A disc injury can also cause pinched nerves. When the disc in the lumbar spine bulges or ruptures, it can irritate the nerve and cause the same numbness, tingling, and pain symptoms. These symptoms can vary depending on the location and severity of the nerve compression. Still, they often include sharp or burning pain, numbness or tingling, and muscle weakness in the affected area. 

Lastly, muscle tightness can cause compression of a nerve. Whether this is caused by swelling or tightness, nerves pass through various muscles in the back and pelvis, causing symptoms that radiate down the leg or back. These injuries can gradually worsen and cause severe lower back pain, limiting daily activity. 

More often than not, the underlying cause of a “pinched nerve” must be identified, which can be tricky to decipher since the symptoms can look the same. This is why it is important to have an experienced professional examine the complaint before treatment can begin. 


Common Mistakes with Lower Back Pain

If you are reading this, you have likely dealt with back pain before. Most patients typically try to alleviate their lower back pain at home. Here are a few mistakes we’ve seen over the last 12 years and 40,000+ visits. 

The heat is on. One way back pain can be aggravated after injury is with the heating pad. When heat is applied to the lower back, it increases the blood supply to the tissue. This may seem great and feels great initially, but over time, the increase in swelling that will occur from the increased blood flow could increase acute pain and prolong patient recovery time. So, it can be best to limit the use of heat with these acute injuries and exacerbations. 

Stretch until something breaks. Another common mistake we see in the office is stretching. Don’t get me wrong; I stretch daily, and it can be a great way to improve flexibility and mobility before and after activity. However, maybe you shoveled the snow or just planted 1000 flowers, and your back hurts. Each occurrence of back pay needs a particular type of treatment. Remember those disc injuries we discussed earlier? Bending over can aggravate those lower back discs if they are the underlying cause of the lower back pain.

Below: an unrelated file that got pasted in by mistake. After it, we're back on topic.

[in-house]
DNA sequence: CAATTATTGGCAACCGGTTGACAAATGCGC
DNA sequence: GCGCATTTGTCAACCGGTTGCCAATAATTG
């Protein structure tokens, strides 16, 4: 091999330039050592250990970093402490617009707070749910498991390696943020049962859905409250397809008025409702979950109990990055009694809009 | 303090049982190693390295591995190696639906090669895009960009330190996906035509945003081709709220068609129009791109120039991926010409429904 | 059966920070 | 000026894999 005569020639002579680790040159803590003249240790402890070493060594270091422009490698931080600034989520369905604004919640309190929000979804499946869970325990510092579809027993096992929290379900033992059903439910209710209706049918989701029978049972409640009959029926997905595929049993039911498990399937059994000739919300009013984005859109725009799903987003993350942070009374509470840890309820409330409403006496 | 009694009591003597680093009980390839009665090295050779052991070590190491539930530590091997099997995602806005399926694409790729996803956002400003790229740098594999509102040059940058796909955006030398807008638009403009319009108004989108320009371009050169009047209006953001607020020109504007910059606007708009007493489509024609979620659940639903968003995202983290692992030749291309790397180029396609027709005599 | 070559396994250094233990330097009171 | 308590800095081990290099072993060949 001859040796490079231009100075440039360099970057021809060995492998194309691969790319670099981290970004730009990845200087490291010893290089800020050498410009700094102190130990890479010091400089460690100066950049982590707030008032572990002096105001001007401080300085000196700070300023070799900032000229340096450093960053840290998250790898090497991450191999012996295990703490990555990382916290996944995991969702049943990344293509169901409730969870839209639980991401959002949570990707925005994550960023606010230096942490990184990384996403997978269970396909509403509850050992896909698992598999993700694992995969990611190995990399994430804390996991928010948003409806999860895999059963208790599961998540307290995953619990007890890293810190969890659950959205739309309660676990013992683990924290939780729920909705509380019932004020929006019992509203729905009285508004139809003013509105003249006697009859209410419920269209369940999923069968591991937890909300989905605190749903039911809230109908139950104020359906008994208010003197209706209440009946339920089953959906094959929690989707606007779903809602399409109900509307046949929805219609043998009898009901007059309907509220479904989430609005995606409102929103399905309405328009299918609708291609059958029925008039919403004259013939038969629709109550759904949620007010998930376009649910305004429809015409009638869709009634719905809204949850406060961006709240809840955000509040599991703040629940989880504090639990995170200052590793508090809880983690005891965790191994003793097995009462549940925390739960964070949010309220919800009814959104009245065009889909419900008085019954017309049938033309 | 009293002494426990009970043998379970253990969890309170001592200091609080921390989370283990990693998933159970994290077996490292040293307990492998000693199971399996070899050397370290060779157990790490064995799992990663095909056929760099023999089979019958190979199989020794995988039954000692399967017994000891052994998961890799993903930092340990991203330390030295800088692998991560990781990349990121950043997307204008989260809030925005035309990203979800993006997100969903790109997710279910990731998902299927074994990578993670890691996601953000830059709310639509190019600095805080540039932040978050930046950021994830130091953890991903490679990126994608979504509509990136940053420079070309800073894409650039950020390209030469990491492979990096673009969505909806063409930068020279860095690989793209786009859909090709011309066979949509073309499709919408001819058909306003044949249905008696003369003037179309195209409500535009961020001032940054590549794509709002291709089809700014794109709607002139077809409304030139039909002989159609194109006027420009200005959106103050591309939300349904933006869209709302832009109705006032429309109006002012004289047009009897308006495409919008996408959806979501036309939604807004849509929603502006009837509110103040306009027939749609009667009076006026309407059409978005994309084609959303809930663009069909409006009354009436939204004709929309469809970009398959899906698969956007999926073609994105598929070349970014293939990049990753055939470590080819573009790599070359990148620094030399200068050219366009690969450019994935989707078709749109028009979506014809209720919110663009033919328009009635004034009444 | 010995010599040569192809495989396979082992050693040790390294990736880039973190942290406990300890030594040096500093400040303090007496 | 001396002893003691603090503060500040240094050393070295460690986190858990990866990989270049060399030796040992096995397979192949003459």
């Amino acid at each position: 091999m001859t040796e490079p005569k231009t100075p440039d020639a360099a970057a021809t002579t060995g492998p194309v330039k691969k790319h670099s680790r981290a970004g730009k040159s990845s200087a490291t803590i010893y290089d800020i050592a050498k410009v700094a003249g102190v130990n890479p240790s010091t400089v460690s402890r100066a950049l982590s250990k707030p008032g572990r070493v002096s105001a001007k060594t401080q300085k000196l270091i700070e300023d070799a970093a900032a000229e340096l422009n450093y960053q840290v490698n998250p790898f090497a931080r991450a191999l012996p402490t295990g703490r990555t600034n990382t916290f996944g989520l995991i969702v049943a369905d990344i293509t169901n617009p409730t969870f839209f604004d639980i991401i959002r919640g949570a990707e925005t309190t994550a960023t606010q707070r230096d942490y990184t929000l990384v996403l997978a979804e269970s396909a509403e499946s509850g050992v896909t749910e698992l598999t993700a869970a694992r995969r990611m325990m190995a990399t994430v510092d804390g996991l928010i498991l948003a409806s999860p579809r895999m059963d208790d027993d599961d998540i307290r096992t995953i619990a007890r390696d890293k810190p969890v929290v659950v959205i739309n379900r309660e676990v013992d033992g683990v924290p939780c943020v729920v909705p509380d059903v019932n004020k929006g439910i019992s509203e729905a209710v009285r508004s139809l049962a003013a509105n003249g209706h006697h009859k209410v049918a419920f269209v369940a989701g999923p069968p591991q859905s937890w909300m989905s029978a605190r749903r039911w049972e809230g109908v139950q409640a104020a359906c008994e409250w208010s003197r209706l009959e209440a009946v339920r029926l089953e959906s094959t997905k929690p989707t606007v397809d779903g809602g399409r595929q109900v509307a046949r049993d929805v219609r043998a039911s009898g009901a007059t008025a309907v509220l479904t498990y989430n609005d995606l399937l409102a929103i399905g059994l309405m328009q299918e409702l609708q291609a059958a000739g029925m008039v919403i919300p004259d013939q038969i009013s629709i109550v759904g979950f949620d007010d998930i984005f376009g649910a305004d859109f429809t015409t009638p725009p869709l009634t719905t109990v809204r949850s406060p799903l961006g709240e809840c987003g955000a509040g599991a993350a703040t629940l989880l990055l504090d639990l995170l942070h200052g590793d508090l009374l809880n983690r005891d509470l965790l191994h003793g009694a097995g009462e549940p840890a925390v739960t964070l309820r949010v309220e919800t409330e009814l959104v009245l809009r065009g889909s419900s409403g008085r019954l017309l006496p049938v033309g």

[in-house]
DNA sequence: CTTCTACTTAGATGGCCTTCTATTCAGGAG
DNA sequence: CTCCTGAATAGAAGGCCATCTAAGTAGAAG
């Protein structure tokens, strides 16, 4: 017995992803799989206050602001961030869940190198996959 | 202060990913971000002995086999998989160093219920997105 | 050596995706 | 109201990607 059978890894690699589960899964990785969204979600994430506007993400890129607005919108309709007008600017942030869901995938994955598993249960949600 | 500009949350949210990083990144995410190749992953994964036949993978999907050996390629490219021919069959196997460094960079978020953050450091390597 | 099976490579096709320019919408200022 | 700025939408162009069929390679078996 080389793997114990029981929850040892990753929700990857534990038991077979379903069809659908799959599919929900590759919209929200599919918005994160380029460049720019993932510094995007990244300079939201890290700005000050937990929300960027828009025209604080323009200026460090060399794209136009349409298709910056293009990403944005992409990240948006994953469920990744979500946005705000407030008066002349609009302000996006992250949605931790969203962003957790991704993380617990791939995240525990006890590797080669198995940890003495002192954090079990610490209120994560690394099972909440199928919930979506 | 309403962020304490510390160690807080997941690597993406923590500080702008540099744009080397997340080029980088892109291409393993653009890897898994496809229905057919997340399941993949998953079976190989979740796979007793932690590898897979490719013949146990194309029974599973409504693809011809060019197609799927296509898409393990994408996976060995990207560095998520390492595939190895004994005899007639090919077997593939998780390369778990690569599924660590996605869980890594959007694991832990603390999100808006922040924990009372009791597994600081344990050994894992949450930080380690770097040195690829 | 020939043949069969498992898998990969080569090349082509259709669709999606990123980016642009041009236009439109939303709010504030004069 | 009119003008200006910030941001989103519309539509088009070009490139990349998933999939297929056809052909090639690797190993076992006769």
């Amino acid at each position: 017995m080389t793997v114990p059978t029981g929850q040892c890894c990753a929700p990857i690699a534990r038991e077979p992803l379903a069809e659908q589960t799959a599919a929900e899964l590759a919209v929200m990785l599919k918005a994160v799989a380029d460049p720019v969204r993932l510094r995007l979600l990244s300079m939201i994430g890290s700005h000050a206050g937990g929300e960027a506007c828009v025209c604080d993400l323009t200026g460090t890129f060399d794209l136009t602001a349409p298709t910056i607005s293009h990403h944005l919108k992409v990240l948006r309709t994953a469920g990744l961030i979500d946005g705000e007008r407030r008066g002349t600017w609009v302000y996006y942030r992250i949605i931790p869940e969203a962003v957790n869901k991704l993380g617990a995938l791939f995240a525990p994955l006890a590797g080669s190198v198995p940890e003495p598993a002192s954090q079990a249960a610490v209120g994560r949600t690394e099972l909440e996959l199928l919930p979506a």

So, you are having lower back pain or had lower back pain previously and no longer want to deal with that debilitating pain ever again. In that case, you can do a few things to limit the recurrence of back pain.

  1. Exercise Regularly: This doesn't mean hopping off the couch and running to cross-fit classes, but you should aim to move every day. Try different types of exercise, including weights, cardio, core, and mobility/stretching. Changing the type of exercise will often challenge you with multiple movements and keep you engaged and energized by not having to "pick things up and put them down" every day at the gym. 

  2. Lift Properly: Always use your legs to lift heavy objects, not your back. Keep the object close to your body, bend your knees, and avoid twisting your torso while lifting. Proper mechanics reduce the risk of sudden back strain and injury.

  3. Ergonomic Adjustments: Make sure your work and home environments are ergonomically friendly. Use chairs with proper lumbar support, position your computer screen at eye level, and take regular breaks to stand and stretch if you sit for long periods.


In the end…

Lower back pain has many causes, and no two injuries are exactly alike. Over the years, we have seen many ways that patients can set themselves back with mistakes they make at home. 

So, before reaching for that heating pad, call us the next time your lower back hurts. Don't let pain control your life any longer—let us help you find relief and get back to living pain-free!